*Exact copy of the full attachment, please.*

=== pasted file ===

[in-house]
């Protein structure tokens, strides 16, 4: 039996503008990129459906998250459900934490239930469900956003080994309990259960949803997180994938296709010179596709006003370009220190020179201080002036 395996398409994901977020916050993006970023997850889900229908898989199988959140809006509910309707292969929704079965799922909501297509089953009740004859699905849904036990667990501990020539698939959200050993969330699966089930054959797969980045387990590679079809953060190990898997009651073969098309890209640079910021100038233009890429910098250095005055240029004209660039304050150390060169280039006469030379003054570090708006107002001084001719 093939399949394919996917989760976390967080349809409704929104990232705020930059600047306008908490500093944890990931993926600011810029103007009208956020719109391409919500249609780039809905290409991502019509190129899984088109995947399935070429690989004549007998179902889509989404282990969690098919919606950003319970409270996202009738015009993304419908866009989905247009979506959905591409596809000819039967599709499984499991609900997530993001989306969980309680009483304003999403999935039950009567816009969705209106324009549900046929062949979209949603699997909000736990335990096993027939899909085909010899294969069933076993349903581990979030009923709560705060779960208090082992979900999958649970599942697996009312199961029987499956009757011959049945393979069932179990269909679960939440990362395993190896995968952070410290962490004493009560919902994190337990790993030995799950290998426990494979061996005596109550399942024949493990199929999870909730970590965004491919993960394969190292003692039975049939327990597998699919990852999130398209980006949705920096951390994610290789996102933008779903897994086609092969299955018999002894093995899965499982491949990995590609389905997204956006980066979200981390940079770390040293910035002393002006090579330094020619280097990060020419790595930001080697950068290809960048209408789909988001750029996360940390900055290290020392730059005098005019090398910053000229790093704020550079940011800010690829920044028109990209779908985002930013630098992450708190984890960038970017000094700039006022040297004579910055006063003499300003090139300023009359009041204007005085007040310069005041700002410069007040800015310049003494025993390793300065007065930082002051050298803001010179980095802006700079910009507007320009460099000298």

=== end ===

[in-house]
């Protein structure tokens, strides 16, 4: 039996503008990129459906998250459900934490239930469900956003080994309990259960949803997180994938296709010179596709006003370009220190020179201080002036 395996398409994901977020916050993006970023997850889900229908898989199988959140809006509910309707292969929704079965799922909501297509089953009740004859699905849904036990667990501990020539698939959200050993969330699966089930054959797969980045387990590679079809953060190990898997009651073969098309890209640079910021100038233009890429910098250095005055240029004209660039304050150390060169280039006469030379003054570090708006107002001084001719 093939399949394919996917989760976390967080349809409704929104990232705020930059600047306008908490500093944890990931993926600011810029103007009208956020719109391409919500249609780039809905290409991502019509190129899984088109995947399935070429690989004549007998179902889509989404282990969690098919919606950003319970409270996202009738015009993304419908866009989905247009979506959905591409596809000819039967599709499984499991609900997530993001989306969980309680009483304003999403999935039950009567816009969705209106324009549900046929062949979209949603699997909000736990335990096993027939899909085909010899294969069933076993349903581990979030009923709560705060779960208090082992979900999958649970599942697996009312199961029987499956009757011959049945393979069932179990269909679960939440990362395993190896995968952070410290962490004493009560919902994190337990790993030995799950290998426990494979061996005596109550399942024949493990199929999870909730970590965004491919993960394969190292003692039975049939327990597998699919990852999130398209980006949705920096951390994610290789996102933008779903897994086609092969299955018999002894093995899965499982491949990995590609389905997204956006980066979200981390940079770390040293910035002393002006090579330094020619280097990060020419790595930001080697950068290809960048209408789909988001750029996360940390900055290290020392730059005098005019090398910053000229790093704020550079940011800010690829920044028109990209779908985002930013630098992450708190984890960038970017000094700039006022040297004579910055006063003499300003090139300023009359009041204007005085007040310069005041700002410069007040800015310049003494025993390793300065007065930082002051050298803001010179980095802006700079910009507007320009460099000298």